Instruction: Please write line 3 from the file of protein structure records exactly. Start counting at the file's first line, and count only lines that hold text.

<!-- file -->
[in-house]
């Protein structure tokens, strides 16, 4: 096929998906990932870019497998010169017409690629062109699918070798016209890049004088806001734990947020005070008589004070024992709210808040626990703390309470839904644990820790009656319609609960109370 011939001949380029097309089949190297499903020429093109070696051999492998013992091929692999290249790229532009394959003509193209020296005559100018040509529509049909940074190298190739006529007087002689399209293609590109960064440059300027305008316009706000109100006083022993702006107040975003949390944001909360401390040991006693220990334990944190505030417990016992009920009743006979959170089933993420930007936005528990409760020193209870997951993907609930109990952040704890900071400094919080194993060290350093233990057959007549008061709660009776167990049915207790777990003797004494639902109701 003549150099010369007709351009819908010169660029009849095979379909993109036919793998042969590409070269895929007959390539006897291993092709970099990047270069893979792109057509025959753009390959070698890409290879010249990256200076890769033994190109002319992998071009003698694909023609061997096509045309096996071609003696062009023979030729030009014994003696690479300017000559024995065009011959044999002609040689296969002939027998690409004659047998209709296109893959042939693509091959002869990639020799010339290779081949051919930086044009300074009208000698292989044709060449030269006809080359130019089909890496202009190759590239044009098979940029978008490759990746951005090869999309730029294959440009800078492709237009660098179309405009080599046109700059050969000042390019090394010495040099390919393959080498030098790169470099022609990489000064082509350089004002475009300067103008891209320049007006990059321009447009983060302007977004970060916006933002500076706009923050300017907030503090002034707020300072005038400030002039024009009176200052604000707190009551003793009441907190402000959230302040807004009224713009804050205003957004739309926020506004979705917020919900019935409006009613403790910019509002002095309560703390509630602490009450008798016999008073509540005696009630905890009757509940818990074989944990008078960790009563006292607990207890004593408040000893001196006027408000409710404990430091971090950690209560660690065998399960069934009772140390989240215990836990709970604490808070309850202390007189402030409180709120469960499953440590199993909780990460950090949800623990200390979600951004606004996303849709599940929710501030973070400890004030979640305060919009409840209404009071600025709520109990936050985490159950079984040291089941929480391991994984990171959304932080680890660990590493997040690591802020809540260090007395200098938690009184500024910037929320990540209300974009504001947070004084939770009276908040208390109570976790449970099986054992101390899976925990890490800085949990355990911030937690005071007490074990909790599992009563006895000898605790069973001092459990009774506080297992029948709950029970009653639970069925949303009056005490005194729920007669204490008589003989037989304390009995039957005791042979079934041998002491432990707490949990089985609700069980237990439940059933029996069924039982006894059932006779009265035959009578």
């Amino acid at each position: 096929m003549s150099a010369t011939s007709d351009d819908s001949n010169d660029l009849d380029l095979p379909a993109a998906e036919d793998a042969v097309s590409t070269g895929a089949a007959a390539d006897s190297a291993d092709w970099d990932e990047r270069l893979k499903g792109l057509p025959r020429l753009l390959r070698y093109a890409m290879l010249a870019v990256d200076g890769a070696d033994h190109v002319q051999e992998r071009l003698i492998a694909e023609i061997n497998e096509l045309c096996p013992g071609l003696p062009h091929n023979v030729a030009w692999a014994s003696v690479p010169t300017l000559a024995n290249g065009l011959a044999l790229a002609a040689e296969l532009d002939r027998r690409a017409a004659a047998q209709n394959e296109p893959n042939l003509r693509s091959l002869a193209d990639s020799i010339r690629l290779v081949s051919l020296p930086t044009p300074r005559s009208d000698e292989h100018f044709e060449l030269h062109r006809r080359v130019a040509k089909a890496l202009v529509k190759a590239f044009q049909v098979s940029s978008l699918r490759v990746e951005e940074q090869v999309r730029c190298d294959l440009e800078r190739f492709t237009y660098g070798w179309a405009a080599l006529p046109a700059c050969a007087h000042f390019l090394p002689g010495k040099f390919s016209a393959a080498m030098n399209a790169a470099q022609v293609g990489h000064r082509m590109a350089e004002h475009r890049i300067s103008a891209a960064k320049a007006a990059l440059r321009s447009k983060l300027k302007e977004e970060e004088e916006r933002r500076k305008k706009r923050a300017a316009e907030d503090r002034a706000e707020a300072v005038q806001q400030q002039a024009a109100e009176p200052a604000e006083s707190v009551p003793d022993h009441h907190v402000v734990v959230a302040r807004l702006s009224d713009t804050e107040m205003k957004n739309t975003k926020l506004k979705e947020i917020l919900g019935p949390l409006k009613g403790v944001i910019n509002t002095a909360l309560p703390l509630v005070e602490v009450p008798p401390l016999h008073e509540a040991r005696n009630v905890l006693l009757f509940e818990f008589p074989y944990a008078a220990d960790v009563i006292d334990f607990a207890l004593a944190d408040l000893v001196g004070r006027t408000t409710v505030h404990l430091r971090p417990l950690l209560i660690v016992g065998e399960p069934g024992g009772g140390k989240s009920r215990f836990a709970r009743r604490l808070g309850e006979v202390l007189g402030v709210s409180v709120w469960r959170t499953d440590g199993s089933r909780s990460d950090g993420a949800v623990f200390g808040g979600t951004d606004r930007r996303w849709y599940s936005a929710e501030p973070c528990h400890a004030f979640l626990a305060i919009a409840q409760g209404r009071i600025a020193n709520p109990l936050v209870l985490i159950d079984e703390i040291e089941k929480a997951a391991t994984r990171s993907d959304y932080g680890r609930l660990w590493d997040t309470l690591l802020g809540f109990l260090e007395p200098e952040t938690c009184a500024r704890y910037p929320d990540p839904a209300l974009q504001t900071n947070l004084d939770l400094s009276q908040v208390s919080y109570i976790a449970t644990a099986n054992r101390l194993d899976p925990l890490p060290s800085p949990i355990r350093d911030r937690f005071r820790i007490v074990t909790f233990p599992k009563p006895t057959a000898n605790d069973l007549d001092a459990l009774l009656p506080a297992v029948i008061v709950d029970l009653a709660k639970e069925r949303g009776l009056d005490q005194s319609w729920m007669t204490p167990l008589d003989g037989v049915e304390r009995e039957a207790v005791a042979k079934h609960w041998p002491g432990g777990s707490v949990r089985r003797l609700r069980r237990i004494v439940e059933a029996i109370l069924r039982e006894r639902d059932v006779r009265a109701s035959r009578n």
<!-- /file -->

């Amino acid at each position: 096929m003549s150099a010369t011939s007709d351009d819908s001949n010169d660029l009849d380029l095979p379909a993109a998906e036919d793998a042969v097309s590409t070269g895929a089949a007959a390539d006897s190297a291993d092709w970099d990932e990047r270069l893979k499903g792109l057509p025959r020429l753009l390959r070698y093109a890409m290879l010249a870019v990256d200076g890769a070696d033994h190109v002319q051999e992998r071009l003698i492998a694909e023609i061997n497998e096509l045309c096996p013992g071609l003696p062009h091929n023979v030729a030009w692999a014994s003696v690479p010169t300017l000559a024995n290249g065009l011959a044999l790229a002609a040689e296969l532009d002939r027998r690409a017409a004659a047998q209709n394959e296109p893959n042939l003509r693509s091959l002869a193209d990639s020799i010339r690629l290779v081949s051919l020296p930086t044009p300074r005559s009208d000698e292989h100018f044709e060449l030269h062109r006809r080359v130019a040509k089909a890496l202009v529509k190759a590239f044009q049909v098979s940029s978008l699918r490759v990746e951005e940074q090869v999309r730029c190298d294959l440009e800078r190739f492709t237009y660098g070798w179309a405009a080599l006529p046109a700059c050969a007087h000042f390019l090394p002689g010495k040099f390919s016209a393959a080498m030098n399209a790169a470099q022609v293609g990489h000064r082509m590109a350089e004002h475009r890049i300067s103008a891209a960064k320049a007006a990059l440059r321009s447009k983060l300027k302007e977004e970060e004088e916006r933002r500076k305008k706009r923050a300017a316009e907030d503090r002034a706000e707020a300072v005038q806001q400030q002039a024009a109100e009176p200052a604000e006083s707190v009551p003793d022993h009441h907190v402000v734990v959230a302040r807004l702006s009224d713009t804050e107040m205003k957004n739309t975003k926020l506004k979705e947020i917020l919900g019935p949390l409006k009613g403790v944001i910019n509002t002095a909360l309560p703390l509630v005070e602490v009450p008798p401390l016999h008073e509540a040991r005696n009630v905890l006693l009757f509940e818990f008589p074989y944990a008078a220990d960790v009563i006292d334990f607990a207890l004593a944190d408040l000893v001196g004070r006027t408000t409710v505030h404990l430091r971090p417990l950690l209560i660690v016992g065998e399960p069934g024992g009772g140390k989240s009920r215990f836990a709970r009743r604490l808070g309850e006979v202390l007189g402030v709210s409180v709120w469960r959170t499953d440590g199993s089933r909780s990460d950090g993420a949800v623990f200390g808040g979600t951004d606004r930007r996303w849709y599940s936005a929710e501030p973070c528990h400890a004030f979640l626990a305060i919009a409840q409760g209404r009071i600025a020193n709520p109990l936050v209870l985490i159950d079984e703390i040291e089941k929480a997951a391991t994984r990171s993907d959304y932080g680890r609930l660990w590493d997040t309470l690591l802020g809540f109990l260090e007395p200098e952040t938690c009184a500024r704890y910037p929320d990540p839904a209300l974009q504001t900071n947070l004084d939770l400094s009276q908040v208390s919080y109570i976790a449970t644990a099986n054992r101390l194993d899976p925990l890490p060290s800085p949990i355990r350093d911030r937690f005071r820790i007490v074990t909790f233990p599992k009563p006895t057959a000898n605790d069973l007549d001092a459990l009774l009656p506080a297992v029948i008061v709950d029970l009653a709660k639970e069925r949303g009776l009056d005490q005194s319609w729920m007669t204490p167990l008589d003989g037989v049915e304390r009995e039957a207790v005791a042979k079934h609960w041998p002491g432990g777990s707490v949990r089985r003797l609700r069980r237990i004494v439940e059933a029996i109370l069924r039982e006894r639902d059932v006779r009265a109701s035959r009578n």